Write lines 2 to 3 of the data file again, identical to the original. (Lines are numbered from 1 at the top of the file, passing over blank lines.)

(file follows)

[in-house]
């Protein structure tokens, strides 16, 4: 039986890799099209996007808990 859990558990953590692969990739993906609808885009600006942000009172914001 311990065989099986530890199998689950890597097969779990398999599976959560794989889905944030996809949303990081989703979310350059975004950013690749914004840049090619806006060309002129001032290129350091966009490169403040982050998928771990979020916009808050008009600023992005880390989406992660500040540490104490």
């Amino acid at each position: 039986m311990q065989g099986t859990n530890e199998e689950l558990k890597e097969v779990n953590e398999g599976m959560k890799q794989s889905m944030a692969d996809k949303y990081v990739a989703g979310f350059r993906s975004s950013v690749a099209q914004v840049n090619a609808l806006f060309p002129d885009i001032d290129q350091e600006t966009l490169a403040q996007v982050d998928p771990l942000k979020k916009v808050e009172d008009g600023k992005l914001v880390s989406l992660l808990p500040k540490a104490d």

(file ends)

């Protein structure tokens, strides 16, 4: 039986890799099209996007808990 859990558990953590692969990739993906609808885009600006942000009172914001 311990065989099986530890199998689950890597097969779990398999599976959560794989889905944030996809949303990081989703979310350059975004950013690749914004840049090619806006060309002129001032290129350091966009490169403040982050998928771990979020916009808050008009600023992005880390989406992660500040540490104490």
């Amino acid at each position: 039986m311990q065989g099986t859990n530890e199998e689950l558990k890597e097969v779990n953590e398999g599976m959560k890799q794989s889905m944030a692969d996809k949303y990081v990739a989703g979310f350059r993906s975004s950013v690749a099209q914004v840049n090619a609808l806006f060309p002129d885009i001032d290129q350091e600006t966009l490169a403040q996007v982050d998928p771990l942000k979020k916009v808050e009172d008009g600023k992005l914001v880390s989406l992660l808990p500040k540490a104490d």